# Controller that uses a tested repository (or service)

I have a repository called PostsRepository who implements an interface called IPostsRepository:

public interface IPostsRepository
{
IEnumerable<Post> All();
}

public class PostsRepository : IPostsRepository
{

public PostsRepository(DatabaseContext context)
{
this.context = context;
}

public IEnumerable<Post> All()
{
return context.Posts.OrderBy(post => post.PublishDate);
}
}


And I have a controller called HomeController who uses the aforementioned repository:

public class HomeController : Controller
{

public HomeController(IPostsRepository repository)
{
this.repository = repository;
}

public ViewResult Index()
{
return View(repository.All());
}
}


These classes are currently resoundingly simple because they are experimental. Now for each of these classes, I have unit tests:

[TestFixture]
public class PostsRepositoryTest
{
private PostsRepository repository;
private MockDbSet<Post> databaseSet;
private Mock<DatabaseContext> databaseContext;

[SetUp]
public void SetUp()
{
databaseSet = new MockDbSet<Post>();
databaseSet.SetupLinq();

databaseContext = new Mock<DatabaseContext>();
databaseContext.Setup(context => context.Posts).Returns(databaseSet.Object);

repository = new PostsRepository(databaseContext.Object);
}

[Test]
public void All_ReturnsAllPosts()
{
databaseSet.SetupSeedData(Enumerable.Repeat(new Post(), 2));

var actual = repository.All();

Assert.AreEqual(2, actual.Count());
}

[Test]
public void All_ReturnsAllPostsOrderedByPublishDate()
{
databaseSet.SetupSeedData(new List<Post>
{
new Post { PublishDate = new DateTime(2014, 2, 1) },
new Post { PublishDate = new DateTime(2014, 1, 1) },
});

var actual = repository.All();
var expected = databaseSet.Data.OrderBy(post => post.PublishDate);

Assert.AreEqual(expected, actual);
}
}
[TestFixture]
public class HomeControllerTest
{
private Mock<IPostsRepository> repository;
private HomeController controller;

[SetUp]
public void SetUp()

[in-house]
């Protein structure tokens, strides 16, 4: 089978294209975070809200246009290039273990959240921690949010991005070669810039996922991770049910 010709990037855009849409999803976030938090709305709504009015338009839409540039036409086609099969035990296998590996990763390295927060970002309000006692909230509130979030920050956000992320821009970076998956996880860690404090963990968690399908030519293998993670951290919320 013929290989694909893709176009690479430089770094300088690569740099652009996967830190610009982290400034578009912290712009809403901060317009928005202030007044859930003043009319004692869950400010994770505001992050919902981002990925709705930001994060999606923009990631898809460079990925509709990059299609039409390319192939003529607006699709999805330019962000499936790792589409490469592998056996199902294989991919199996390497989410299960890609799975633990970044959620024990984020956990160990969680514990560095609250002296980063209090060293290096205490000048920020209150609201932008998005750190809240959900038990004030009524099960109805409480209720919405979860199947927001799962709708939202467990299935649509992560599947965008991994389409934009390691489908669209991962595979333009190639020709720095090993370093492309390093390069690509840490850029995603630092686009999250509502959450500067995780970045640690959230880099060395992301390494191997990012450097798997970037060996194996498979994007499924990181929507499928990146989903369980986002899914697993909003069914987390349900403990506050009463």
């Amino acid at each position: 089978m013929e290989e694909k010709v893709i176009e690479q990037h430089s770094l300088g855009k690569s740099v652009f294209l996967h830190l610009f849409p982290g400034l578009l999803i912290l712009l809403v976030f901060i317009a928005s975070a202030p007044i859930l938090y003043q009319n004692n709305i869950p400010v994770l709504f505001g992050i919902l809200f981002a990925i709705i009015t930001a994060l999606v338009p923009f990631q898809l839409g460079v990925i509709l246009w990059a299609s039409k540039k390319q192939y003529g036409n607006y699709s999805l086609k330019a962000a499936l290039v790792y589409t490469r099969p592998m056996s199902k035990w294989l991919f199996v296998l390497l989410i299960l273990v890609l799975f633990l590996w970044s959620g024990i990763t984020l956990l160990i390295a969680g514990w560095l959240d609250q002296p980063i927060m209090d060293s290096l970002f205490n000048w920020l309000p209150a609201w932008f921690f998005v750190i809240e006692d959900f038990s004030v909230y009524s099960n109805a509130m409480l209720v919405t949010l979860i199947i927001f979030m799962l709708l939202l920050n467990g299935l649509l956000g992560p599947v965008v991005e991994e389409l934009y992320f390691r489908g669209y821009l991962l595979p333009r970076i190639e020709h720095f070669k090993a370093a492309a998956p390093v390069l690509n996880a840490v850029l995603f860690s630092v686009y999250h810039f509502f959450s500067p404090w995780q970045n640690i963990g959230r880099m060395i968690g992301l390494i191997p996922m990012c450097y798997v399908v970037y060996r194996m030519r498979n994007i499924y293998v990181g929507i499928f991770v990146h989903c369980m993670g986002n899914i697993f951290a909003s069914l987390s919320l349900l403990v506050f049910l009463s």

{
repository = new Mock<IPostsRepository>();
controller = new HomeController(repository.Object);
}

[Test]
public void Index_RendersCorrectView()
{
controller.WithCallTo(c => c.Index())
.ShouldRenderDefaultView();
}

[Test]
public void Index_ReturnsCorrectModelType()
{
var actual = controller.Index().Model;
Assert.That(actual, Is.AssignableTo<IEnumerable<Post>>());
}

[Test]
public void Index_EmptyRepository_ReturnsNoPosts()
{
var actual = (IEnumerable<Post>) controller.Index().Model;

Assert.AreEqual(0, actual.Count());
}

[Test]
public void Index_ReturnsAllPosts()
{
var posts = Enumerable.Repeat(new Post(), 5);
repository.Setup(repo => repo.All()).Returns(posts);

var actual = (IEnumerable<Post>) controller.Index().Model;

Assert.AreEqual(posts.Count(), actual.Count());
}
}


As you can see, I have a test for the repository by the name of All_ReturnsAllPostsOrderedByPublishDate which asserts that the posts are ordered by their publish date.

I wonder if I should test the same thing in the controller. On one hand, I do not as feel as though testing this behaviour again will add any value. But on the other hand, I worry that the controller is not bound to use the repository and that if the controller stops depending on / using the repository class, the test will break. I am inclined to verify that the controller calls the repository but as I interpret it, this answerer says that I shouldn't.